Proposal for a New Narrative of Islam to Benefit to Malaysia Image and Tourism

Malaysia, culture, Islam,

Life in Penang in 1975

In the last 25 years, Islam in Malaysia has turned increasingly conservative with politicians often playing on rejection of others rather than fostering integration. This has also been reflected in increased tensions in the tourism field. But Malaysia Minister for Islamic Affairs, Mujahid Yusof Rawa, advocates now for a new narrative of Islam…

Some older generations of Malays would remember how Malaysia used to be in the 1970s up to the mid-1980s. A very laid-back and open society where a kind of laissez-faire was the rule. Some Muslim men enjoyed drinking a beer in public while some Malay top-model girls used to pose in bikini on magazines’ covers. It was a very different world which seems miles away from 2020 Malaysia.

In the last 25 years, society became increasingly conservative, often driving to the rejection of other ethnics, religions and ways of life. A situation that politicians exploited -often with success- by manipulating public opinions. The lack of understanding is also reflected in the education system where children generally do not learn about the traditions and ways of life of other ethnics.

1968 advertising for a beer with Malay people

In the last decades, stupid polemics surges about the interdiction of using images of pigs and dogs during the Chinese year of the pig and the dog, about the hosting of Miss Malaysia contests, about flies in supermarkets flying from halal products to non halal products and vice-versa. The latest polemic is about a tattoo exhibition organised last week in Kuala Lumpur with pictures of people exhibiting their bodies deemed as “obscene”. All these regular polemics on social networks and media show a Malaysian society deeply torn apart by its ethnic and religious differences.

In a recent report, Jams Chin, Director of the Asia Institute at Australia’s University of Tasmania, explains that the nature of Islam practiced in Malaysia underlines the current friction in the political debate. The expanding power of Islamic bureaucracy linked to the promotion of an increasingly orthodox Islam is bringing concerns even in the current coalition under PM Mahathir Mohamad.  “The government looks for more checks and balances to bring the country back to the middle path,” analyzes James Chin.

In a recent interview with journalist Zeinab Badawi on BBC Hard Talk show, Malaysia Minister for Islamic Affairs, Mujahid Yusof Rawa, advocates now for a new narrative of Islam. Answering to a question if religion was turning into a major barrier to national integration, the Minister insisted that religions should be the major factor for the growth and prosperity of the nation.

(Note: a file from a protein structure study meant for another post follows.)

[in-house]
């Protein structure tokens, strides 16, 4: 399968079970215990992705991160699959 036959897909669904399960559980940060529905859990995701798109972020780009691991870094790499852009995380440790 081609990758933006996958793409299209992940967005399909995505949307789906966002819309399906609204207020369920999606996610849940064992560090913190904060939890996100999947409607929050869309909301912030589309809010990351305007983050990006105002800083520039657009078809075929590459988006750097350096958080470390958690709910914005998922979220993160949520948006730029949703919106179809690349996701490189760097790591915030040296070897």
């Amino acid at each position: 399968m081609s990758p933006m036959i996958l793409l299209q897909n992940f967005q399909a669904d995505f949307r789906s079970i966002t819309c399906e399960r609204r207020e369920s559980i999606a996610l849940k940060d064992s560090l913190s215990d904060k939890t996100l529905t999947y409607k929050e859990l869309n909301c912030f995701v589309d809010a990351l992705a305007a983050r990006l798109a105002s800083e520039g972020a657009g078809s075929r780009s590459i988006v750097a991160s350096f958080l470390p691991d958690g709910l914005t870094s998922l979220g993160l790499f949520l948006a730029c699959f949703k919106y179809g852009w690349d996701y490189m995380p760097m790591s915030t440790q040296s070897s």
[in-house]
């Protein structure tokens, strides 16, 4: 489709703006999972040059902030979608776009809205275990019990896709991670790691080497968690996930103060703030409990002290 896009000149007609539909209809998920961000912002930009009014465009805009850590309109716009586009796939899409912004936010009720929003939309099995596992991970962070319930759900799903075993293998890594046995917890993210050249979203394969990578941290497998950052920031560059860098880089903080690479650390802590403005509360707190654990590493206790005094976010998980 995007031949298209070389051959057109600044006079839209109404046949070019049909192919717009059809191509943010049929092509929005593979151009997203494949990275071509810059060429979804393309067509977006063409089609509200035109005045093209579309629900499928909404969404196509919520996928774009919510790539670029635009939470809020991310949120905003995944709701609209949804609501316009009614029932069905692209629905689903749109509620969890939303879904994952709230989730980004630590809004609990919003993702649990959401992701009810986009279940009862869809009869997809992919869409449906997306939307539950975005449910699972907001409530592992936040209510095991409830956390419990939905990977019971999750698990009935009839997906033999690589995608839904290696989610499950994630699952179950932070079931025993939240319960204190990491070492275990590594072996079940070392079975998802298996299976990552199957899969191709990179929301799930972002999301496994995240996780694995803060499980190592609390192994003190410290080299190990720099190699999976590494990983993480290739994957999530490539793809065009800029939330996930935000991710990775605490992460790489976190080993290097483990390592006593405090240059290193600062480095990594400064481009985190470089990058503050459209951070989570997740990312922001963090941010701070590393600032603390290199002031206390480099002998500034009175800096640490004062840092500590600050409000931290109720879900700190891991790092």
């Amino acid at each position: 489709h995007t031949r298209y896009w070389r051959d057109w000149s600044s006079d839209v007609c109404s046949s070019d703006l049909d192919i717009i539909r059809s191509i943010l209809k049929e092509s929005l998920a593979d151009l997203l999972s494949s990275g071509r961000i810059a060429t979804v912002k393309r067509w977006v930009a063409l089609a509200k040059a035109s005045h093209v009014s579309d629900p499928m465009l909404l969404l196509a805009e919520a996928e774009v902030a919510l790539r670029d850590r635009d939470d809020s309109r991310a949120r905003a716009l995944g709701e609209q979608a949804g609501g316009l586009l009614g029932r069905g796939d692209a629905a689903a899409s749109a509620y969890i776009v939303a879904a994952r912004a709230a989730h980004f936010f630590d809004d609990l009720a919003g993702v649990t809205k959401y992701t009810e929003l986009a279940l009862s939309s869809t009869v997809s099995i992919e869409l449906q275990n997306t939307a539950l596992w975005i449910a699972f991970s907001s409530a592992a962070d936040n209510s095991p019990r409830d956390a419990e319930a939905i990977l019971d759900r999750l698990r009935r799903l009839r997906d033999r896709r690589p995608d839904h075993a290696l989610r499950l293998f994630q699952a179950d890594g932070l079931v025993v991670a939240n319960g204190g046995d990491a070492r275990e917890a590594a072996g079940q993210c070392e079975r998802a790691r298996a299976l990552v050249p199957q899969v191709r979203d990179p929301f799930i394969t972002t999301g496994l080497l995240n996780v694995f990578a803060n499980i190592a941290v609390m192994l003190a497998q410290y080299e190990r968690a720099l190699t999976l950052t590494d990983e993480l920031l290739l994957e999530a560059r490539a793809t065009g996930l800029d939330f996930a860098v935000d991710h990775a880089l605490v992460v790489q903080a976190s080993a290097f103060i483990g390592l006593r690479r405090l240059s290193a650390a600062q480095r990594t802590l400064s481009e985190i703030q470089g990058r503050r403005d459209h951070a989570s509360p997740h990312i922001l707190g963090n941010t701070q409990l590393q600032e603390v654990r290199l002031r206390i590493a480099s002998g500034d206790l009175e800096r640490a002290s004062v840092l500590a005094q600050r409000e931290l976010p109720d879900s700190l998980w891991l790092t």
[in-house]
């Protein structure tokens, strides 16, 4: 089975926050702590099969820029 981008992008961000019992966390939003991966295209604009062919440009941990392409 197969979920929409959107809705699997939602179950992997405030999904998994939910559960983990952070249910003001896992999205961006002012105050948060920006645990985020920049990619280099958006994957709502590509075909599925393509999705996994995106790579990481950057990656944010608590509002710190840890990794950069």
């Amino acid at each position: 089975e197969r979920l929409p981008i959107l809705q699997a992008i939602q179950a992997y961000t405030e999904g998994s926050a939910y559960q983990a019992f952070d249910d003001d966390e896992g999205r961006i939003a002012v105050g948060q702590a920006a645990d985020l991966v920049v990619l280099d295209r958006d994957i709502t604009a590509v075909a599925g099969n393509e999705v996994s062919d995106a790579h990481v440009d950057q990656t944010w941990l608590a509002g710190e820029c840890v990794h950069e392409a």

According to Rawa, the current government rejects using religion for its own political agenda. In contrary, the Minister now indicated that his government is proposing “a new narrative” of “compassionate Islam”.

The minister told Hardtalk’s Zeinab Badawi: “We are now proposing or advocating Islam as a very progressive religion and role that it can play and we have come with a new narrative of Islam in Malaysia with a new government of what we call ‘the compassionate Islam’.”

A few days later, in a business school in London, the Minister revealed further details. ‘What is new is that the Malaysian government, through the Prime Minister’s Office, intends to translate the ideas into government policies transcending the ideas into practical solutions to the contemporary challenges,’ said Rawa, admitting that it was a new policy as part of the government’s efforts to create a new image of Malaysia in addition to promoting a model of shared prosperity and peaceful coexistence.

Now, this makes the philosophy a tough one to deliver, especially coming from a multicultural country with a lot of baggage to deal with at the moment. The baggage will be scrutinised when the concept he is sharing is brought to the world.

The presence of various ethnic and religious groups have led to irresponsible parties igniting the fires of race and religion, creating worry among some who have been living harmoniously together for a long time. ‘In effect, the community suffers from some extent of erosion of trust in each other, hence giving birth to Islamophobia and xenophobia. The current government is seriously looking into this challenge and is committed to address the issue through a broad vision of ‘Malaysia Baharu’ or the Shared Prosperity Vision.’

Such a vision would indeed benefit as well to tourism as it would picture a moderate, tolerant country where any traveller should feel welcomed and not rejected because of his different way of life or opinion. It would also truly stick to Malaysia long-standing tourism slogan “Malaysia, truly Asia” which stresses that cultural diversity makes Malaysia unique in Southeast Asia and help raising a more vibrant society.